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Endobronchial lesions are caused by a variety of benign and malignant disease processes. When such lesions obstruct the central airways, trachea, or main stem bronchi, they quickly turn life-threatening. The incidence of central airway obstruction (CAO) has increased largely because of the prevalence of lung cancer. It causes significant morbidity and, without treatment, may lead to suffocation and death. This chapter reviews the gamut of available endobronchial techniques for managing acute CAO, including endobronchial resection with electrocautery, argon plasma coagulation, laser therapy, photodynamic therapy, cryotherapy, external beam radiation and brachytherapy, and airway stents. The most comprehensive use of these techniques should be offered at centers experienced in the management of complex airway disorders with the full array of endoscopic and surgical options at their disposal.


CAO causes significant morbidity and mortality in patients with malignancies that affect the upper airways. Although the precise incidence and prevalence of CAO are unknown, current lung cancer rates suggest that an increasing number of patients experience complications of proximal endobronchial disease.1 It has been estimated that approximately 20–30% of patients with lung cancer develop complications associated with airway obstruction (i.e., atelectasis, pneumonia, or dyspnea)2 and that up to 40% of lung cancer deaths are caused by locoregional disease.3 With increased use of temporary artificial airways, such as endotracheal intubation, in a growing elderly population, the incidence of CAO from malignant, nonmalignant, or iatrogenic complications is also predicted to rise.


The most frequent cause of malignant CAO is by direct invasion of an adjacent tumor, chiefly bronchogenic carcinoma, secondarily esophageal and thyroid carcinoma. Primary tumors of the central airway are relatively uncommon. Most primary tracheal tumors are squamous cell carcinoma or adenoid cystic carcinoma. Distal to the carina, the carcinoid tumors account for the majority of primary airway tumors.4 Distant tumors, such as renal cell, breast, and thyroid, also may metastasize to the airway. Although the epidemiologic data are limited, the most commonly encountered nonmalignant causes of CAO are stenosis from the proliferation of granulation tissue resulting from prior endotracheal or tracheostomy tubes, airway foreign bodies, and tracheo- or bronchomalacia.5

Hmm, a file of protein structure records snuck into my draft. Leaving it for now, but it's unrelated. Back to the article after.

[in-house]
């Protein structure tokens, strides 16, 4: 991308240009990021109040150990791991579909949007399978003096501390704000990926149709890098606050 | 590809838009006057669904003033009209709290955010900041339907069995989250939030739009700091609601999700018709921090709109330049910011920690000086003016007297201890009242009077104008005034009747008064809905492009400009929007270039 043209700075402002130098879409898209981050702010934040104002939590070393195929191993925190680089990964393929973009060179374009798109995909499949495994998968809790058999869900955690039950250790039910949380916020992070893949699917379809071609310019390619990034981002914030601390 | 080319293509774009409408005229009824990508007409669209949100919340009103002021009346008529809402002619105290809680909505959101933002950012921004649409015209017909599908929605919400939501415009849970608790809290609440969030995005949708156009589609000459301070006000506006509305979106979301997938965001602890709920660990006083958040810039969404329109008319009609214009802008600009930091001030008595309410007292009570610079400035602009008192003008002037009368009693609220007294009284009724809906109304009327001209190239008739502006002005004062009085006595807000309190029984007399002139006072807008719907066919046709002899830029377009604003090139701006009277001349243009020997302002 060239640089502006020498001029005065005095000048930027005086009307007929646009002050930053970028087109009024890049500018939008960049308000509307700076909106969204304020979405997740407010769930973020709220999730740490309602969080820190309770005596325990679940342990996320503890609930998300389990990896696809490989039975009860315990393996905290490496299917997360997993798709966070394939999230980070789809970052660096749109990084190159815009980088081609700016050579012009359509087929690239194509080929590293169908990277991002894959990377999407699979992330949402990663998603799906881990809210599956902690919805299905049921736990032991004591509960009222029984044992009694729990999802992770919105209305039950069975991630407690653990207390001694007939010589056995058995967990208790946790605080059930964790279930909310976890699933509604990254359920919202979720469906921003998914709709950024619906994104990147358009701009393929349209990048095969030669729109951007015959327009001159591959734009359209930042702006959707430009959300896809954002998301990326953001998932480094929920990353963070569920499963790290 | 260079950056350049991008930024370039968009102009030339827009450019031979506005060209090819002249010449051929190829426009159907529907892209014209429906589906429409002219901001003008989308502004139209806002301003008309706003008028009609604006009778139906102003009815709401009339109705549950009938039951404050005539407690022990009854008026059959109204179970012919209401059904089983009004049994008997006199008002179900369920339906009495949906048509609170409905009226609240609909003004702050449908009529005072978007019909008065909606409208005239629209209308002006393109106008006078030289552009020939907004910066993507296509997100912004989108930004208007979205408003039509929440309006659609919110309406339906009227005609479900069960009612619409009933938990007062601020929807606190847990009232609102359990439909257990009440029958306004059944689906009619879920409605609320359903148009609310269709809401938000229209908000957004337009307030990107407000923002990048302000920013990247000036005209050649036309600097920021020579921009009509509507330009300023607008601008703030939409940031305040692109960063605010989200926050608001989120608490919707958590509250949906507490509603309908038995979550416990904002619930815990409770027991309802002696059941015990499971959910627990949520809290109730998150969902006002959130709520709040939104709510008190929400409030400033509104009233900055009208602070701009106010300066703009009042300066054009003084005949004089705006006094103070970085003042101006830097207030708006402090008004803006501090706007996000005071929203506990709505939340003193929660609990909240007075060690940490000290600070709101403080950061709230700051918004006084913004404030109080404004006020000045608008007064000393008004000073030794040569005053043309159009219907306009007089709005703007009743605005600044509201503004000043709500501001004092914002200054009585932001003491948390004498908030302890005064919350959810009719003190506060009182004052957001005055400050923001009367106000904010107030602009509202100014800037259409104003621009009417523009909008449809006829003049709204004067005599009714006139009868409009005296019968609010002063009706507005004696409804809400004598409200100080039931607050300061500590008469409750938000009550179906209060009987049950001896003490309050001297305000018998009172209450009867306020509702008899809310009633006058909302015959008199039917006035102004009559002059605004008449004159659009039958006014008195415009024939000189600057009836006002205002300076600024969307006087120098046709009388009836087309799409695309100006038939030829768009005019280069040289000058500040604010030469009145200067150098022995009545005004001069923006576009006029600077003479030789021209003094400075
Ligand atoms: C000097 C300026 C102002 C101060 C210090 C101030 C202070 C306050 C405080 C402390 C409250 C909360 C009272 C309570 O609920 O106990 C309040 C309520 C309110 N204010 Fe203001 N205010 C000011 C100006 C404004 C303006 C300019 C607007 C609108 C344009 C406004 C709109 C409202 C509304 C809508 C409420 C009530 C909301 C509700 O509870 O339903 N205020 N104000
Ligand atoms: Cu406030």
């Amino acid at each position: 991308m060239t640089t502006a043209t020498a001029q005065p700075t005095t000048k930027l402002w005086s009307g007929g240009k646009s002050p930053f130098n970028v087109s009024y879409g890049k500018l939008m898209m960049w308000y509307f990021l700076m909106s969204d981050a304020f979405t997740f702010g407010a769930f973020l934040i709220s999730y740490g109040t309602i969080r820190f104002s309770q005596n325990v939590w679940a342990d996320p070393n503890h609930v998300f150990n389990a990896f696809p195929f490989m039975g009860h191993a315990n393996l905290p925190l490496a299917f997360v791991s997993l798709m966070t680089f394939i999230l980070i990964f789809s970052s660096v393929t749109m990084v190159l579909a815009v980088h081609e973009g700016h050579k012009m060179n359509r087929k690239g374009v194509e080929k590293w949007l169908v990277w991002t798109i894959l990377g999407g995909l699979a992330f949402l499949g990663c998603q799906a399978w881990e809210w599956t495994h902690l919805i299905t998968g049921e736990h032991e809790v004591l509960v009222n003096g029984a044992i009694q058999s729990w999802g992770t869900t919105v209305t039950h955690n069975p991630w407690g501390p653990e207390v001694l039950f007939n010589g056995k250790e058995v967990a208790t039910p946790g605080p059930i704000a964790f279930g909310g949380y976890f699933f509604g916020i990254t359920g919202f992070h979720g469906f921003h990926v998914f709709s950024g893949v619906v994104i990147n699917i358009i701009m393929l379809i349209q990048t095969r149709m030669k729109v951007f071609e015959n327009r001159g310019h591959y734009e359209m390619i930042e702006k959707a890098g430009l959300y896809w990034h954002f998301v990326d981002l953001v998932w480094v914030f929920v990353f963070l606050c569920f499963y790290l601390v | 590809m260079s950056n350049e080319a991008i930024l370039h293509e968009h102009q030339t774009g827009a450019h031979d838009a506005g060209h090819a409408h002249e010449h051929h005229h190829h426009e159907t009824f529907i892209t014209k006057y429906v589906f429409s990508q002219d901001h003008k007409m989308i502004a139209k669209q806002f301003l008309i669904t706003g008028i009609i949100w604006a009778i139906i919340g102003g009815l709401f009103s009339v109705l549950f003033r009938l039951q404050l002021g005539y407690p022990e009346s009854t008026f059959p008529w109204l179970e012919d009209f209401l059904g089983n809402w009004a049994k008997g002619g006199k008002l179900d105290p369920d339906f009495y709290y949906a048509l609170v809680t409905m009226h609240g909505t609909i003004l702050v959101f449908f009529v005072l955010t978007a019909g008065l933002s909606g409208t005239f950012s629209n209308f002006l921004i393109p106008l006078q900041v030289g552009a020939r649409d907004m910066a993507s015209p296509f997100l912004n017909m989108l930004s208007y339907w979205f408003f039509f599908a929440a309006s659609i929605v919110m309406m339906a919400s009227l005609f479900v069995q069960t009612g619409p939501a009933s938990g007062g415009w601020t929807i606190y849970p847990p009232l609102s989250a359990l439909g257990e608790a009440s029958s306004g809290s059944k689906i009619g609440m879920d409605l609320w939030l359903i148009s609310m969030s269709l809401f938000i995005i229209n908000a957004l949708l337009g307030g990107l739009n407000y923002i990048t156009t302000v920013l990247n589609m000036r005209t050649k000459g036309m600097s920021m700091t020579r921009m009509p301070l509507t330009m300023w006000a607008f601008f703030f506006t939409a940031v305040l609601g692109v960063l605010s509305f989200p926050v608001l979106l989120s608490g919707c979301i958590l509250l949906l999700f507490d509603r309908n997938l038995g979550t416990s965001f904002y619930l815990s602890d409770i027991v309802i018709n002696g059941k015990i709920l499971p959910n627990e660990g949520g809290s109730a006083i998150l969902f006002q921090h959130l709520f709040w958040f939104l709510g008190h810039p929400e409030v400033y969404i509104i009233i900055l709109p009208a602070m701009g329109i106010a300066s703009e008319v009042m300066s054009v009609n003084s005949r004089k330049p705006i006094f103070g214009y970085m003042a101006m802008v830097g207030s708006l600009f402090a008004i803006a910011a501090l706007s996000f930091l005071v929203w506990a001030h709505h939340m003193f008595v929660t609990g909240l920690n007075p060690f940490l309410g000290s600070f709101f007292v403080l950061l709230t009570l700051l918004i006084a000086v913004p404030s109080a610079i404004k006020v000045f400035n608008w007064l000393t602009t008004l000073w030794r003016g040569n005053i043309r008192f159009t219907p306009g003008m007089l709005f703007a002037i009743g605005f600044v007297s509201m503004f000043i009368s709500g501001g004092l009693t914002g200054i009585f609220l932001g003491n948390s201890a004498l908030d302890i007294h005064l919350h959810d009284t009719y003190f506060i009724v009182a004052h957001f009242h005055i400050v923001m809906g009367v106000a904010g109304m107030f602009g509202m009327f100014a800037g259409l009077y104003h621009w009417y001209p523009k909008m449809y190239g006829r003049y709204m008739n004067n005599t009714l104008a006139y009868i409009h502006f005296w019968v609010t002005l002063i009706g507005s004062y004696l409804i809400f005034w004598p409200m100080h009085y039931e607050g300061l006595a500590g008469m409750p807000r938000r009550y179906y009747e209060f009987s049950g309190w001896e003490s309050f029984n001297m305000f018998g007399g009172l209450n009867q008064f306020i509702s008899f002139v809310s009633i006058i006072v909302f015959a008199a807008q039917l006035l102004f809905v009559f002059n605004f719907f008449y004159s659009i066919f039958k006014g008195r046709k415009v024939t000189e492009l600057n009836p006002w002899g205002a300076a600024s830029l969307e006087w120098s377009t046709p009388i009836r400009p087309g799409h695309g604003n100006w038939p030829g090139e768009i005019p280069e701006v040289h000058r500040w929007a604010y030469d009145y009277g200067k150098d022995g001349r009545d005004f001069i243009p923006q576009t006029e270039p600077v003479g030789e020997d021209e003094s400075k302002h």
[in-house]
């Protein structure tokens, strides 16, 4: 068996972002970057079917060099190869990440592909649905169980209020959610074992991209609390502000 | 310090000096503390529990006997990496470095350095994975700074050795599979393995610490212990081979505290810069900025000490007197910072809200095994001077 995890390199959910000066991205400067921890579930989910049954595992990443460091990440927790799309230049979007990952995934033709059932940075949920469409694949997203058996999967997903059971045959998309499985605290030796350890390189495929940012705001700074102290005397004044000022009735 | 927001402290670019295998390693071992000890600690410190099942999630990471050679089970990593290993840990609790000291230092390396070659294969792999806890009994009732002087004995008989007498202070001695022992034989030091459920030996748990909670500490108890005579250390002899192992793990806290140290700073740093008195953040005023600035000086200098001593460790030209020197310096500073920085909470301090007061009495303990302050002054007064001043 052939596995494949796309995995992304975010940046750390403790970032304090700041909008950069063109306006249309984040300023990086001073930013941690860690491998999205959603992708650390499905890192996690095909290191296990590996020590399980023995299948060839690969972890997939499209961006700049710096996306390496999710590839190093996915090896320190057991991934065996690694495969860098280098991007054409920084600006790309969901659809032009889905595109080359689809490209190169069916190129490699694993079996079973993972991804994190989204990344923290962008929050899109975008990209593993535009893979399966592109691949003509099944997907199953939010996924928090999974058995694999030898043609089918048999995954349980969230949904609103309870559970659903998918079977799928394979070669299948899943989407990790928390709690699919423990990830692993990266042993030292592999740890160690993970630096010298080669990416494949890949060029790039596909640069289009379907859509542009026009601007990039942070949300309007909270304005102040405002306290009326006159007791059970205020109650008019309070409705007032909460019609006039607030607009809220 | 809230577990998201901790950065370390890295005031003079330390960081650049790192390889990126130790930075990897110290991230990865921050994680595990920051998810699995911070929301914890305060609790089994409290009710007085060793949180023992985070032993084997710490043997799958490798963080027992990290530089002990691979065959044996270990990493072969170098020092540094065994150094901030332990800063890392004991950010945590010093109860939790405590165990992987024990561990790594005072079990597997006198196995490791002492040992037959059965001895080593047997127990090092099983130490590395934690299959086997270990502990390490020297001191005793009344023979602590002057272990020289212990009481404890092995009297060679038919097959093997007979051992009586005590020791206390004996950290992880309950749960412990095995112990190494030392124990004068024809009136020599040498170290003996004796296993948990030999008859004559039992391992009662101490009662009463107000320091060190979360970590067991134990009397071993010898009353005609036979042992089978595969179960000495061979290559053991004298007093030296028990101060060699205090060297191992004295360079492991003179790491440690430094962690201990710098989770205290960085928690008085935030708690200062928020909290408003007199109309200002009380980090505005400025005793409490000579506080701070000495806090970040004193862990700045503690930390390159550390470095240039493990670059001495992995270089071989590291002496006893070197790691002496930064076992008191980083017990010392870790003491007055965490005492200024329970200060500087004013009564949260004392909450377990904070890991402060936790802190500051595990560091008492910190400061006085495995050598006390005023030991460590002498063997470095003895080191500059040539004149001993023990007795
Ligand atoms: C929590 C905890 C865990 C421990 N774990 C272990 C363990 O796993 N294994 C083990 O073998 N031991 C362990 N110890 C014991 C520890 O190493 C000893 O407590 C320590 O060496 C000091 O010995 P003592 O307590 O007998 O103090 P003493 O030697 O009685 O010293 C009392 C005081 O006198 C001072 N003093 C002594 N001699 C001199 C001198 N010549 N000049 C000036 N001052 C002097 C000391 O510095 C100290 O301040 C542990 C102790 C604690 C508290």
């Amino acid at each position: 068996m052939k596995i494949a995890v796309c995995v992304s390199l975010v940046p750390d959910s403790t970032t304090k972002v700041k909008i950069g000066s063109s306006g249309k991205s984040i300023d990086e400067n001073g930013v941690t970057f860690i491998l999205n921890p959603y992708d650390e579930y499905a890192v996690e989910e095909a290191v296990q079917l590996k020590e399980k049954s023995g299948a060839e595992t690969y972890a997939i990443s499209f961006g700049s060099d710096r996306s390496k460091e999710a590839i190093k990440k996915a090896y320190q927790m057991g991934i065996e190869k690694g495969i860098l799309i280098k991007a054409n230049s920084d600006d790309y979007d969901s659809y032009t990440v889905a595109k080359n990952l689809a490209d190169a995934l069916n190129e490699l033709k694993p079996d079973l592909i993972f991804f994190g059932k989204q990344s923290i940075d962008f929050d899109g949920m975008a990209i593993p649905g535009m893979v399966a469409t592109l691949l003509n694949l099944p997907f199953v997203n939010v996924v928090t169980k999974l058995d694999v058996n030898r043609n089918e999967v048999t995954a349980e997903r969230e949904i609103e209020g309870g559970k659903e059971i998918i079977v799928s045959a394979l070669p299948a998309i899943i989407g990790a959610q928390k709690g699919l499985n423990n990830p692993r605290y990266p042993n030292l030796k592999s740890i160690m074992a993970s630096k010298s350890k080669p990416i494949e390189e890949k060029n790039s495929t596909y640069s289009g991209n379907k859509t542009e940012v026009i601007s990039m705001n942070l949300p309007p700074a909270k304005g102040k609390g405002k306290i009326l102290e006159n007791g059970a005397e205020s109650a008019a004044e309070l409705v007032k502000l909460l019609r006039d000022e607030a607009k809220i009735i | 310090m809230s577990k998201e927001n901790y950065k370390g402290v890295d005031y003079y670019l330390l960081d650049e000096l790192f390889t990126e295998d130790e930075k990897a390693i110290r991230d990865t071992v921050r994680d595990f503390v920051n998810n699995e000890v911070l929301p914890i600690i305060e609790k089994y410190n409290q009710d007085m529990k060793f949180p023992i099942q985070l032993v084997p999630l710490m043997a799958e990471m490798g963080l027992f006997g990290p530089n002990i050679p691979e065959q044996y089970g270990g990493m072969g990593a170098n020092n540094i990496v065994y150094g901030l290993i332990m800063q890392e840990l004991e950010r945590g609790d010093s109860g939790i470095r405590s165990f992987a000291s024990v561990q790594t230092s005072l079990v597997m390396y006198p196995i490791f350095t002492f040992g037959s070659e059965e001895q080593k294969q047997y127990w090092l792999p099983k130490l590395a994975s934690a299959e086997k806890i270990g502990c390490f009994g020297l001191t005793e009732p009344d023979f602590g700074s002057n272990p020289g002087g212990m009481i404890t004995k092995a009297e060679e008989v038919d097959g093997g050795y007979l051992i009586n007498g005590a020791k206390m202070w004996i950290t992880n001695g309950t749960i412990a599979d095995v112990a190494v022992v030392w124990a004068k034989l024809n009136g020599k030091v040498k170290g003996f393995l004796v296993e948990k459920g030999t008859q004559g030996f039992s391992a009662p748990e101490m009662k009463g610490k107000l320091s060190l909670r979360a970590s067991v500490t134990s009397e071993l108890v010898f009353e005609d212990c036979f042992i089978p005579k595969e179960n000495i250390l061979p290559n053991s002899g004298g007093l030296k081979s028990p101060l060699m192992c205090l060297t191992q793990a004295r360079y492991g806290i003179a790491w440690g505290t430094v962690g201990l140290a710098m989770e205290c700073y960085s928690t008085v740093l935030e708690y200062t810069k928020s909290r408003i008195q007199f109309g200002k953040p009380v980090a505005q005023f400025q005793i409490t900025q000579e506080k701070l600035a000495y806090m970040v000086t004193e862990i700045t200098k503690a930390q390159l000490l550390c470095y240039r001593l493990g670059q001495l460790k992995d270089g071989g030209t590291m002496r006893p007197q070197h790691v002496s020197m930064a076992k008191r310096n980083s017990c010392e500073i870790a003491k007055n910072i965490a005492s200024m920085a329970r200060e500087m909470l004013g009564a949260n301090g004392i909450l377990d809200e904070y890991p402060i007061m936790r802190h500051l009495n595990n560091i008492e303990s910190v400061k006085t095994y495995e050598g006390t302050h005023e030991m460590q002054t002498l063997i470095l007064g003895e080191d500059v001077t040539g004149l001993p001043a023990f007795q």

The clinical presentation of patients with CAO secondary to endobronchial lesions depends not only on the underlying disease but also on the location and rate of progression of the airway obstruction, the patient's underlying health status, and other associated symptoms, such as postobstructive sequelae. Mild airway obstructions may have only slight effect on airflow; hence the patient may be asymptomatic. However, the inflammation associated with even mild respiratory tract infections can cause mucosal swelling and mucus production, which may further occlude the lumen. For this reason, patients sometimes are misdiagnosed with exacerbations of chronic obstructive pulmonary disease or asthma, especially when symptoms such as wheezing and dyspnea improve with therapy aimed at treating the superimposed infection.


Typically, the trachea must be significantly narrowed (<8 mm) before exertional dyspnea is noted. The lumen diameter must be less than 5 mm before symptoms occur at rest.6 As a consequence of the dramatic loss of lumen diameter ...

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